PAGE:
Service reputation

I have the honor to be a graduate of the United States Naval Academy Class of 1967, which counts among its members Assistant Secretary of State Richard Armitage, Secretary of Veterans Affairs Tony Principi, Deputy Chairman of the Joint Chiefs of Staff General Peter Pace, and many other distinguished flag officers.  We also count in our number John O'Neill, whose book Unfit For Command is the cause and subject of much political controversy these days. 

Lost in the political sturm und drang, the back and forth charges and recriminations about John Kerry's Viet Nam service, is an important concept which may help explain why this argument is important in helping voters determine the fitness of the candidates.  That concept is known in the military as a person's "service reputation."

Broadly defined, it is the collective judgment about one's abilities, character, and judgment by his peers, superiors, and subordinates.  More honest and accurate than laudatory adjectives on a fitness report or hyperbole in a medal citation, it is the true measure of a man by the people who know him the best.

For those not in the military there is a similar phenomenon.  Around the water cooler, in the cockpit, and on the assembly lines, people know who the slackers are and who are the reliable ones, who the back—stabbing climbers and who the sturdy dependable mainstays. In the famed Patrick O'Brian Master and Commander series, the character Stephen Maturin observes that he has never found the judgment of villagers about one of their own to be wrong.

In the crucible of combat, this judgment is even more acute and important, as office politics and personality go out the window, and presence of mind, judgment, and physical and moral courage become all—important.  It is no accident that many of our presidents from Washington to Kennedy have been combat veterans or famous war leaders. 

It is in this context that the present argument takes on so much importance.  It appears from the statements of the officers who served with John Kerry that he had a very poor service reputation. The men in his boat, who have become adjuncts to his campaign, may properly have their motives and judgment questioned.  But it is hard to escape the conclusion that his peers, the ones who served most closely with him, have a very negative view of him and his leadership abilities and loyalty.  The only question I may have is whether this judgment is colored too much by what he did to dishonor them once he returned to civilian life.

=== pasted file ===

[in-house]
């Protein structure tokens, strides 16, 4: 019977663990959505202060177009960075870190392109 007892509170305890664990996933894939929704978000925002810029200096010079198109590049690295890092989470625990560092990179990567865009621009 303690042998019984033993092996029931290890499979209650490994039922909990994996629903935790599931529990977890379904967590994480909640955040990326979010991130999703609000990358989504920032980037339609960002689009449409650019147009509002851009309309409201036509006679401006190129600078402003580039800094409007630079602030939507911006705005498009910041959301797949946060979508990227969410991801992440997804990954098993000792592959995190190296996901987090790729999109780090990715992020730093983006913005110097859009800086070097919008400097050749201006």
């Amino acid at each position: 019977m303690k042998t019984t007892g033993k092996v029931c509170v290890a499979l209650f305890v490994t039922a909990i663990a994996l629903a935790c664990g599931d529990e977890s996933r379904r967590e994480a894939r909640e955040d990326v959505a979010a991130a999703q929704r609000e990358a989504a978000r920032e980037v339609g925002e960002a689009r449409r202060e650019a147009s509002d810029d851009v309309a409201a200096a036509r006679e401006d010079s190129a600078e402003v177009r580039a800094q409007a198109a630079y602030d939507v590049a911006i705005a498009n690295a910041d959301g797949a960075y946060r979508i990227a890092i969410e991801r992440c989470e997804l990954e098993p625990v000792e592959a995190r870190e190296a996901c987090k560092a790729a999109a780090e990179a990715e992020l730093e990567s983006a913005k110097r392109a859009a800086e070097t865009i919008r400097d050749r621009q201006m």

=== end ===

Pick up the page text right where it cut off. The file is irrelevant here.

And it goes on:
John Kerry has made his service in the Navy and Viet Nam the centerpiece of his rationale for why voters should choose him for President.  If my vote was based on that fact alone, my understanding of his service and the judgment of those who served so long ago with him would tell me there's no way I could support him.   

Norman Hapke is a director of the Jacobs Family Foundation

I have the honor to be a graduate of the United States Naval Academy Class of 1967, which counts among its members Assistant Secretary of State Richard Armitage, Secretary of Veterans Affairs Tony Principi, Deputy Chairman of the Joint Chiefs of Staff General Peter Pace, and many other distinguished flag officers.  We also count in our number John O'Neill, whose book Unfit For Command is the cause and subject of much political controversy these days. 

Lost in the political sturm und drang, the back and forth charges and recriminations about John Kerry's Viet Nam service, is an important concept which may help explain why this argument is important in helping voters determine the fitness of the candidates.  That concept is known in the military as a person's "service reputation."

Broadly defined, it is the collective judgment about one's abilities, character, and judgment by his peers, superiors, and subordinates.  More honest and accurate than laudatory adjectives on a fitness report or hyperbole in a medal citation, it is the true measure of a man by the people who know him the best.

For those not in the military there is a similar phenomenon.  Around the water cooler, in the cockpit, and on the assembly lines, people know who the slackers are and who are the reliable ones, who the back—stabbing climbers and who the sturdy dependable mainstays. In the famed Patrick O'Brian Master and Commander series, the character Stephen Maturin observes that he has never found the judgment of villagers about one of their own to be wrong.

In the crucible of combat, this judgment is even more acute and important, as office politics and personality go out the window, and presence of mind, judgment, and physical and moral courage become all—important.  It is no accident that many of our presidents from Washington to Kennedy have been combat veterans or famous war leaders. 

It is in this context that the present argument takes on so much importance.  It appears from the statements of the officers who served with John Kerry that he had a very poor service reputation. The men in his boat, who have become adjuncts to his campaign, may properly have their motives and judgment questioned.  But it is hard to escape the conclusion that his peers, the ones who served most closely with him, have a very negative view of him and his leadership abilities and loyalty.  The only question I may have is whether this judgment is colored too much by what he did to dishonor them once he returned to civilian life.

John Kerry has made his service in the Navy and Viet Nam the centerpiece of his rationale for why voters should choose him for President.  If my vote was based on that fact alone, my understanding of his service and the judgment of those who served so long ago with him would tell me there's no way I could support him.   

Norman Hapke is a director of the Jacobs Family Foundation